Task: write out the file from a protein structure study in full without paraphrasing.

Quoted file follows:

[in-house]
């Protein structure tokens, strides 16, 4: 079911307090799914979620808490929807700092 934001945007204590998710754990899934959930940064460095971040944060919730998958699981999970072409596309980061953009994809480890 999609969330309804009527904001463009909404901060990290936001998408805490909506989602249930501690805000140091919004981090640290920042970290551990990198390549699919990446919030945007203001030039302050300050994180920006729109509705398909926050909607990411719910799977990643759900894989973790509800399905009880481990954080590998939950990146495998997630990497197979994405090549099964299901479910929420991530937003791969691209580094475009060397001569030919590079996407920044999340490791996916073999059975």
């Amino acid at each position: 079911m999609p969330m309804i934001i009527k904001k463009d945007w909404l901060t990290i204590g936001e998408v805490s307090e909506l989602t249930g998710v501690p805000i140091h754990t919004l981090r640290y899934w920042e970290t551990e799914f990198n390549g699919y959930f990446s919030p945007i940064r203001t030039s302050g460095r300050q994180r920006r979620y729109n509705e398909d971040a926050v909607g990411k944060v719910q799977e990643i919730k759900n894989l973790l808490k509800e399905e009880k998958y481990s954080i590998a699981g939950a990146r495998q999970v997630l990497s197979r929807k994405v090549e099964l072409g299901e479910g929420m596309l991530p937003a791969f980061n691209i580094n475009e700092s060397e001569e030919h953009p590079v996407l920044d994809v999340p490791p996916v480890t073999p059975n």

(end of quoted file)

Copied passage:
[in-house]
């Protein structure tokens, strides 16, 4: 079911307090799914979620808490929807700092 934001945007204590998710754990899934959930940064460095971040944060919730998958699981999970072409596309980061953009994809480890 999609969330309804009527904001463009909404901060990290936001998408805490909506989602249930501690805000140091919004981090640290920042970290551990990198390549699919990446919030945007203001030039302050300050994180920006729109509705398909926050909607990411719910799977990643759900894989973790509800399905009880481990954080590998939950990146495998997630990497197979994405090549099964299901479910929420991530937003791969691209580094475009060397001569030919590079996407920044999340490791996916073999059975």
């Amino acid at each position: 079911m999609p969330m309804i934001i009527k904001k463009d945007w909404l901060t990290i204590g936001e998408v805490s307090e909506l989602t249930g998710v501690p805000i140091h754990t919004l981090r640290y899934w920042e970290t551990e799914f990198n390549g699919y959930f990446s919030p945007i940064r203001t030039s302050g460095r300050q994180r920006r979620y729109n509705e398909d971040a926050v909607g990411k944060v719910q799977e990643i919730k759900n894989l973790l808490k509800e399905e009880k998958y481990s954080i590998a699981g939950a990146r495998q999970v997630l990497s197979r929807k994405v090549e099964l072409g299901e479910g929420m596309l991530p937003a791969f980061n691209i580094n475009e700092s060397e001569e030919h953009p590079v996407l920044d994809v999340p490791p996916v480890t073999p059975n």